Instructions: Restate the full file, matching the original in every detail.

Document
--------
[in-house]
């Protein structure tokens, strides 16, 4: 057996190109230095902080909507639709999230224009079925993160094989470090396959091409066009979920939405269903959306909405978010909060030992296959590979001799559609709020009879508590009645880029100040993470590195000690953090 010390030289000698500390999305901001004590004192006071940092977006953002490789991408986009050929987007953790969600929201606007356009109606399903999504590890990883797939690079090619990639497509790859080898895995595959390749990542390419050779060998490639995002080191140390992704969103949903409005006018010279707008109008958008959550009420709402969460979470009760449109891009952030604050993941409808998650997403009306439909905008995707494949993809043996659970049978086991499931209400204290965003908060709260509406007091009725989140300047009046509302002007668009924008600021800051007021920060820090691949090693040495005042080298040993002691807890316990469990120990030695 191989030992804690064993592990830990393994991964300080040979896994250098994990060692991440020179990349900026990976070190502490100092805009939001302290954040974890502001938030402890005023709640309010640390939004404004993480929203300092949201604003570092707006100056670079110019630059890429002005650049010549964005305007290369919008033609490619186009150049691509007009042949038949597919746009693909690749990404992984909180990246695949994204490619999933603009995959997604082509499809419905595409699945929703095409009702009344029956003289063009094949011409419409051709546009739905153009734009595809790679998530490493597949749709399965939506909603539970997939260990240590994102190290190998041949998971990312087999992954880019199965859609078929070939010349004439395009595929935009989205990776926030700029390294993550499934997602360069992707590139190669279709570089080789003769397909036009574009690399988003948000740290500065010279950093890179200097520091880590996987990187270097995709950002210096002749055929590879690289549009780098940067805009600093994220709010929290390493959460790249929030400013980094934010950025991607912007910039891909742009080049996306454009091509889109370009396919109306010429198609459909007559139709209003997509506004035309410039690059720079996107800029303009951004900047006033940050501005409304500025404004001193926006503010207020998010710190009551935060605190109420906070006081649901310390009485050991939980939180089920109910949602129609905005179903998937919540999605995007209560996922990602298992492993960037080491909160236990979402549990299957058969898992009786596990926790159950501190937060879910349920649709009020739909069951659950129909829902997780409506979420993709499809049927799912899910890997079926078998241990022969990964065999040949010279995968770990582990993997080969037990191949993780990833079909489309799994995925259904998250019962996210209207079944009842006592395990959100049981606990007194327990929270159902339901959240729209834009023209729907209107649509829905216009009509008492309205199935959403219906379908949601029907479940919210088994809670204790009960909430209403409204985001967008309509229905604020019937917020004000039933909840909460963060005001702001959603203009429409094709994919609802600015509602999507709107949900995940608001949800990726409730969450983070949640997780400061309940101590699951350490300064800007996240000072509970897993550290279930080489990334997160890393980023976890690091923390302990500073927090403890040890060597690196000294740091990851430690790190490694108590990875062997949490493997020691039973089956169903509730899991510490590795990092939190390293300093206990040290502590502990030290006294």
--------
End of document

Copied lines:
[in-house]
């Protein structure tokens, strides 16, 4: 057996190109230095902080909507639709999230224009079925993160094989470090396959091409066009979920939405269903959306909405978010909060030992296959590979001799559609709020009879508590009645880029100040993470590195000690953090 010390030289000698500390999305901001004590004192006071940092977006953002490789991408986009050929987007953790969600929201606007356009109606399903999504590890990883797939690079090619990639497509790859080898895995595959390749990542390419050779060998490639995002080191140390992704969103949903409005006018010279707008109008958008959550009420709402969460979470009760449109891009952030604050993941409808998650997403009306439909905008995707494949993809043996659970049978086991499931209400204290965003908060709260509406007091009725989140300047009046509302002007668009924008600021800051007021920060820090691949090693040495005042080298040993002691807890316990469990120990030695 191989030992804690064993592990830990393994991964300080040979896994250098994990060692991440020179990349900026990976070190502490100092805009939001302290954040974890502001938030402890005023709640309010640390939004404004993480929203300092949201604003570092707006100056670079110019630059890429002005650049010549964005305007290369919008033609490619186009150049691509007009042949038949597919746009693909690749990404992984909180990246695949994204490619999933603009995959997604082509499809419905595409699945929703095409009702009344029956003289063009094949011409419409051709546009739905153009734009595809790679998530490493597949749709399965939506909603539970997939260990240590994102190290190998041949998971990312087999992954880019199965859609078929070939010349004439395009595929935009989205990776926030700029390294993550499934997602360069992707590139190669279709570089080789003769397909036009574009690399988003948000740290500065010279950093890179200097520091880590996987990187270097995709950002210096002749055929590879690289549009780098940067805009600093994220709010929290390493959460790249929030400013980094934010950025991607912007910039891909742009080049996306454009091509889109370009396919109306010429198609459909007559139709209003997509506004035309410039690059720079996107800029303009951004900047006033940050501005409304500025404004001193926006503010207020998010710190009551935060605190109420906070006081649901310390009485050991939980939180089920109910949602129609905005179903998937919540999605995007209560996922990602298992492993960037080491909160236990979402549990299957058969898992009786596990926790159950501190937060879910349920649709009020739909069951659950129909829902997780409506979420993709499809049927799912899910890997079926078998241990022969990964065999040949010279995968770990582990993997080969037990191949993780990833079909489309799994995925259904998250019962996210209207079944009842006592395990959100049981606990007194327990929270159902339901959240729209834009023209729907209107649509829905216009009509008492309205199935959403219906379908949601029907479940919210088994809670204790009960909430209403409204985001967008309509229905604020019937917020004000039933909840909460963060005001702001959603203009429409094709994919609802600015509602999507709107949900995940608001949800990726409730969450983070949640997780400061309940101590699951350490300064800007996240000072509970897993550290279930080489990334997160890393980023976890690091923390302990500073927090403890040890060597690196000294740091990851430690790190490694108590990875062997949490493997020691039973089956169903509730899991510490590795990092939190390293300093206990040290502590502990030290006294």